It might be surprising how important credit is in the United States. Having an established credit history and a strong credit score is vital to financing the purchase of a home or car loan, or for opening a credit card account. Your credit can also be a factor when applying to rent an apartment, requesting utility services or purchasing insurance. 

Unfortunately, those who are new to credit, including young adults and recent immigrants, can find it quite challenging to establish their credit history.

Getting Started

The Consumer Financial Protection Bureau (CFPB) reports that 19.4 million Americans, or 8.3 percent of the adult population, don’t have enough of a credit history to produce a credit score. Furthermore, an additional 26 million Americans do not have a credit record at one of the three major consumer credit bureaus, and are considered to be “credit invisible.”

Your credit report is a list of all of your credit accounts, including their balances and payment history. Establishing a strong credit history is about opening new accounts and managing them responsibly. To begin, you’ll need to open accounts that are the easiest to qualify for when you’re new to credit and have no credit history.

Secured Credit Cards

According to CFPB data, credit cards are the most popular way that Americans of all ages triggered a credit report.

One type of account that nearly anyone can qualify for is a secured credit card, like a Discover Secured Card. A secured credit card works much like a standard, unsecured card, except that you are required to submit a refundable security deposit before your account can be opened. Once your account is open, it will likely work just like any other credit card. You will receive monthly statements and typically must make a minimum payment each month, as your deposit is only used if you default.

When you make your payments on time, you contribute to building your credit history and increasing your credit score. When you qualify to upgrade to a standard, unsecured card, or close your secured card account, you’ll generally receive a refund of your security deposit.

The Consumer Financial Protection Bureau (CFPB) reports that 19.4 million Americans, or 8.3% of the adult population, don’t have enough of a credit history to produce a credit score.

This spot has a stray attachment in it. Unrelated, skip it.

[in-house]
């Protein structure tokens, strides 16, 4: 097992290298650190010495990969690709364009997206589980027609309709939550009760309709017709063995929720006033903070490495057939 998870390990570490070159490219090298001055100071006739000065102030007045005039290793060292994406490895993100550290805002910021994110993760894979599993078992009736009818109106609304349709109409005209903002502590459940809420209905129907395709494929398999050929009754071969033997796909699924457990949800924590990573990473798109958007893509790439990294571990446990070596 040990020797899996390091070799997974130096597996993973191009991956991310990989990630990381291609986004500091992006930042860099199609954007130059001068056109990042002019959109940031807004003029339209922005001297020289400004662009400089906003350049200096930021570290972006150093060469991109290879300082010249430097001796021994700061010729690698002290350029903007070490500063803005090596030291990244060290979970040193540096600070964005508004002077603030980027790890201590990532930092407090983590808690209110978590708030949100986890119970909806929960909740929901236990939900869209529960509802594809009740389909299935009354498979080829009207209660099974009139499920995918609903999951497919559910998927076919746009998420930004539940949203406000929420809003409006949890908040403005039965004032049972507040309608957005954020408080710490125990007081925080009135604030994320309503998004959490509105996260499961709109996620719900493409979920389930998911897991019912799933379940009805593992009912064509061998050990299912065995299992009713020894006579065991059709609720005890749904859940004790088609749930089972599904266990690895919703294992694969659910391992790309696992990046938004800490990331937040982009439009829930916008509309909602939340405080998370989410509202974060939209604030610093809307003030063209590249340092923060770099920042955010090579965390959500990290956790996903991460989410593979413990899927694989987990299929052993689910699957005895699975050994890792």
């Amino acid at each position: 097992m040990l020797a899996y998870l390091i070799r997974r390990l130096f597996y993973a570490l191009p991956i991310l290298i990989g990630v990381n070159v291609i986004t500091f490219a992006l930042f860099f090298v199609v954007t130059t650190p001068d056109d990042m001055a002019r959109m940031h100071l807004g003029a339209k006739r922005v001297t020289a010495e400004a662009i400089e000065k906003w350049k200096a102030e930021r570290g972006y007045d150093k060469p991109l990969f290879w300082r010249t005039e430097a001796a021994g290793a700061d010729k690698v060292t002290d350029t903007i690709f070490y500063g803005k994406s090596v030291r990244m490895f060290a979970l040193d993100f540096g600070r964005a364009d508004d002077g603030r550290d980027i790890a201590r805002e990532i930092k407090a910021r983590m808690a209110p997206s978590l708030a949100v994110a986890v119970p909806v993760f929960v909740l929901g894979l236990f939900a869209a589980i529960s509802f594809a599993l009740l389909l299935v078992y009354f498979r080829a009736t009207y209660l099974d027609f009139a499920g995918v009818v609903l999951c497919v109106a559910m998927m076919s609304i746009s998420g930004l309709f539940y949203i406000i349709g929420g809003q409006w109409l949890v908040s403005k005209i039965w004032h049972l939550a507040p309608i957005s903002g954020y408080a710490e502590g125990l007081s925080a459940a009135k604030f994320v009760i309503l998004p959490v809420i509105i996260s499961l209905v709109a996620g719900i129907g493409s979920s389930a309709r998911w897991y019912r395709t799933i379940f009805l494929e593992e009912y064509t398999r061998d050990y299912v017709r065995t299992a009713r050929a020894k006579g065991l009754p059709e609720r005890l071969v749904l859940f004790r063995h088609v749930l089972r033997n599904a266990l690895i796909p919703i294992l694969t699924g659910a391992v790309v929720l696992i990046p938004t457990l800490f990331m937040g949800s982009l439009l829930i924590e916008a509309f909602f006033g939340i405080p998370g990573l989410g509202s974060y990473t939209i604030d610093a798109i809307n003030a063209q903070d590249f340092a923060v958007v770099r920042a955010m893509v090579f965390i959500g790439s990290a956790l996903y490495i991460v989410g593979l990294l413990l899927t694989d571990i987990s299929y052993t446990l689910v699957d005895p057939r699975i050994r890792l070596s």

Department Store Cards

Another option available to you can be a store charge card. These cards are offered to customers with little or no credit history. These cards work much like credit cards, but they generally don’t belong to a payment network and usually can only be used to make purchases at a single store — which may include multiple locations and online purchases.

Without a credit history, you may only be offered a modest line of credit, and the card may have interest rates that aren’t competitive. But, when you use a store charge card responsibly, it can be a way to add positive information to your credit report.

Becoming an Authorized User

Another way to build your credit history is to become an authorized user on someone else’s credit card account. For example, young adults could become authorized users on their parents’ accounts, and recent immigrants could become authorized users on a family member’s account.

Even though the primary account holder will always be responsible for repayment, the account will appear on the credit history of the authorized user. And when the account is managed responsibly, it may add to the authorized user’s positive credit history.

Improving Your Credit History and Your Credit Score

Once you’ve opened one or more credit accounts, your next priority will be to manage these accounts to create a credit history and to build your credit score. One of the most important factors in your credit score is your record of on-time payment. By consistently making your payments on or before the due date, you are more likely to create a positive credit history.

It’s also important that you control your level of debt. Credit experts recommend keeping your debt utilization ratio — which is how much you owe, in relation to your available credit — as low as possible.

Another factor affecting your credit report and credit score is the length of your credit history. To improve this factor, try to avoid constantly opening and closing new accounts.

Also, it helps to be patient. When you’re new to credit, it can take at least of year of responsible credit card use and loan repayment until you’ve established a strong credit history.

Legal Disclaimer: This site is for educational purposes and is not a substitute for professional advice. The material on this site is not intended to provide legal, investment, or financial advice and does not indicate the availability of any Discover product or service. It does not guarantee that Discover offers or endorses a product or service. For specific advice about your unique circumstances, you may wish to consult a qualified professional.